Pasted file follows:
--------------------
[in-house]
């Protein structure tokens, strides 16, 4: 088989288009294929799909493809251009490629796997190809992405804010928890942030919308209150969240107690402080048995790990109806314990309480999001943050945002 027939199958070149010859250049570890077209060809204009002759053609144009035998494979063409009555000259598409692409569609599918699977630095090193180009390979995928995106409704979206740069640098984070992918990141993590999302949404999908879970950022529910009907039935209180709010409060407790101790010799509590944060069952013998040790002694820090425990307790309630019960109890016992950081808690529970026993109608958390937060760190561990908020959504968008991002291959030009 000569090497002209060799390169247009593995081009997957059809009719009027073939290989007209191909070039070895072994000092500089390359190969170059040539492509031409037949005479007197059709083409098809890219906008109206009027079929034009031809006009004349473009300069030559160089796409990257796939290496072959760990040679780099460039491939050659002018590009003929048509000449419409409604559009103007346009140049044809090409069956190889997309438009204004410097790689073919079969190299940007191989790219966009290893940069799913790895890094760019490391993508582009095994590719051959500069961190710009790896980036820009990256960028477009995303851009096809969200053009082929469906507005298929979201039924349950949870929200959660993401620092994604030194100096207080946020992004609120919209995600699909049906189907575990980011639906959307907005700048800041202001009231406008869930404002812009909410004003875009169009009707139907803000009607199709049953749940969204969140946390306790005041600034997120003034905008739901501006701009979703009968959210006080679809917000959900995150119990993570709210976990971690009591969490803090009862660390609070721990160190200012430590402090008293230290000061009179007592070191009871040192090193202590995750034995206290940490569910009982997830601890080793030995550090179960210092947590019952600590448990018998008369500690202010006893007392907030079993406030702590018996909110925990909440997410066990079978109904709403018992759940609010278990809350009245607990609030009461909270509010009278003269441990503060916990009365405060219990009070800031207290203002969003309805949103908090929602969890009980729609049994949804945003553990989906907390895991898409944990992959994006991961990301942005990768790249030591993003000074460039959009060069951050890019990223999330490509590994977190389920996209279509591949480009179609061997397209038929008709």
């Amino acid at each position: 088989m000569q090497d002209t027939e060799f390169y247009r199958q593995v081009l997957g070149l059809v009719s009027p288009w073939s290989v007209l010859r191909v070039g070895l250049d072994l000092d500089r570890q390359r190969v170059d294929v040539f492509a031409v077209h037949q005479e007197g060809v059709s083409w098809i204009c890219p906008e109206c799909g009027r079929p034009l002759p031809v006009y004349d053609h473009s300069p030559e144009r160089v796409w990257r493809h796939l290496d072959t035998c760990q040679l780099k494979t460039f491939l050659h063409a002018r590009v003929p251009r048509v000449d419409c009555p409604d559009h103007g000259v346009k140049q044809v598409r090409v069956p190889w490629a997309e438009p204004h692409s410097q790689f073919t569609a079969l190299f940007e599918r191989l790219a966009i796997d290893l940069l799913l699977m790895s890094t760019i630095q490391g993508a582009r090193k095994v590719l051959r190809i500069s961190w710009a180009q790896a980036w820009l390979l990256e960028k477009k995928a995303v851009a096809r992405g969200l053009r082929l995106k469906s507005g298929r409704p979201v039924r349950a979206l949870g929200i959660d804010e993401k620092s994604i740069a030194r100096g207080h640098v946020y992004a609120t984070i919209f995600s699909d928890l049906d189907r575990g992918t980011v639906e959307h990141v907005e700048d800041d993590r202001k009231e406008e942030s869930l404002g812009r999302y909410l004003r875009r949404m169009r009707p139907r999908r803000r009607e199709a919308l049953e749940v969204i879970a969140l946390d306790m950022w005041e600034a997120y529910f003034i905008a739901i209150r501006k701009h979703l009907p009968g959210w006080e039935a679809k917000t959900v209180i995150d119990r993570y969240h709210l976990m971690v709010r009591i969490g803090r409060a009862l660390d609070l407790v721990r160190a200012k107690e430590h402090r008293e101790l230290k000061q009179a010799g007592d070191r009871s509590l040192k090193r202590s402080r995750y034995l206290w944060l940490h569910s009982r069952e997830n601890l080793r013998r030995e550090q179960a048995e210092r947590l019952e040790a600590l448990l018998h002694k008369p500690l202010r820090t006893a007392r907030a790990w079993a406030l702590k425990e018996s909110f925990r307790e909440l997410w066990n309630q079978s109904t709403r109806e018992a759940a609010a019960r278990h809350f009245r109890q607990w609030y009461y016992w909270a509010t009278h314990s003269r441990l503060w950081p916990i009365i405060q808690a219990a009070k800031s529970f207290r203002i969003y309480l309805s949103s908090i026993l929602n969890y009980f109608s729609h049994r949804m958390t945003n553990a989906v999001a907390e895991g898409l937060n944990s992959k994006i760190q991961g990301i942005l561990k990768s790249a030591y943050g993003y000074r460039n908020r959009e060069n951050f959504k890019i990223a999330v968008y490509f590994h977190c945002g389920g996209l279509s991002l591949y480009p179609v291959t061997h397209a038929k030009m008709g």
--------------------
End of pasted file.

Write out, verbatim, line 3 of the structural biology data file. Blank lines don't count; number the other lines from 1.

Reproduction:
């Amino acid at each position: 088989m000569q090497d002209t027939e060799f390169y247009r199958q593995v081009l997957g070149l059809v009719s009027p288009w073939s290989v007209l010859r191909v070039g070895l250049d072994l000092d500089r570890q390359r190969v170059d294929v040539f492509a031409v077209h037949q005479e007197g060809v059709s083409w098809i204009c890219p906008e109206c799909g009027r079929p034009l002759p031809v006009y004349d053609h473009s300069p030559e144009r160089v796409w990257r493809h796939l290496d072959t035998c760990q040679l780099k494979t460039f491939l050659h063409a002018r590009v003929p251009r048509v000449d419409c009555p409604d559009h103007g000259v346009k140049q044809v598409r090409v069956p190889w490629a997309e438009p204004h692409s410097q790689f073919t569609a079969l190299f940007e599918r191989l790219a966009i796997d290893l940069l799913l699977m790895s890094t760019i630095q490391g993508a582009r090193k095994v590719l051959r190809i500069s961190w710009a180009q790896a980036w820009l390979l990256e960028k477009k995928a995303v851009a096809r992405g969200l053009r082929l995106k469906s507005g298929r409704p979201v039924r349950a979206l949870g929200i959660d804010e993401k620092s994604i740069a030194r100096g207080h640098v946020y992004a609120t984070i919209f995600s699909d928890l049906d189907r575990g992918t980011v639906e959307h990141v907005e700048d800041d993590r202001k009231e406008e942030s869930l404002g812009r999302y909410l004003r875009r949404m169009r009707p139907r999908r803000r009607e199709a919308l049953e749940v969204i879970a969140l946390d306790m950022w005041e600034a997120y529910f003034i905008a739901i209150r501006k701009h979703l009907p009968g959210w006080e039935a679809k917000t959900v209180i995150d119990r993570y969240h709210l976990m971690v709010r009591i969490g803090r409060a009862l660390d609070l407790v721990r160190a200012k107690e430590h402090r008293e101790l230290k000061q009179a010799g007592d070191r009871s509590l040192k090193r202590s402080r995750y034995l206290w944060l940490h569910s009982r069952e997830n601890l080793r013998r030995e550090q179960a048995e210092r947590l019952e040790a600590l448990l018998h002694k008369p500690l202010r820090t006893a007392r907030a790990w079993a406030l702590k425990e018996s909110f925990r307790e909440l997410w066990n309630q079978s109904t709403r109806e018992a759940a609010a019960r278990h809350f009245r109890q607990w609030y009461y016992w909270a509010t009278h314990s003269r441990l503060w950081p916990i009365i405060q808690a219990a009070k800031s529970f207290r203002i969003y309480l309805s949103s908090i026993l929602n969890y009980f109608s729609h049994r949804m958390t945003n553990a989906v999001a907390e895991g898409l937060n944990s992959k994006i760190q991961g990301i942005l561990k990768s790249a030591y943050g993003y000074r460039n908020r959009e060069n951050f959504k890019i990223a999330v968008y490509f590994h977190c945002g389920g996209l279509s991002l591949y480009p179609v291959t061997h397209a038929k030009m008709g």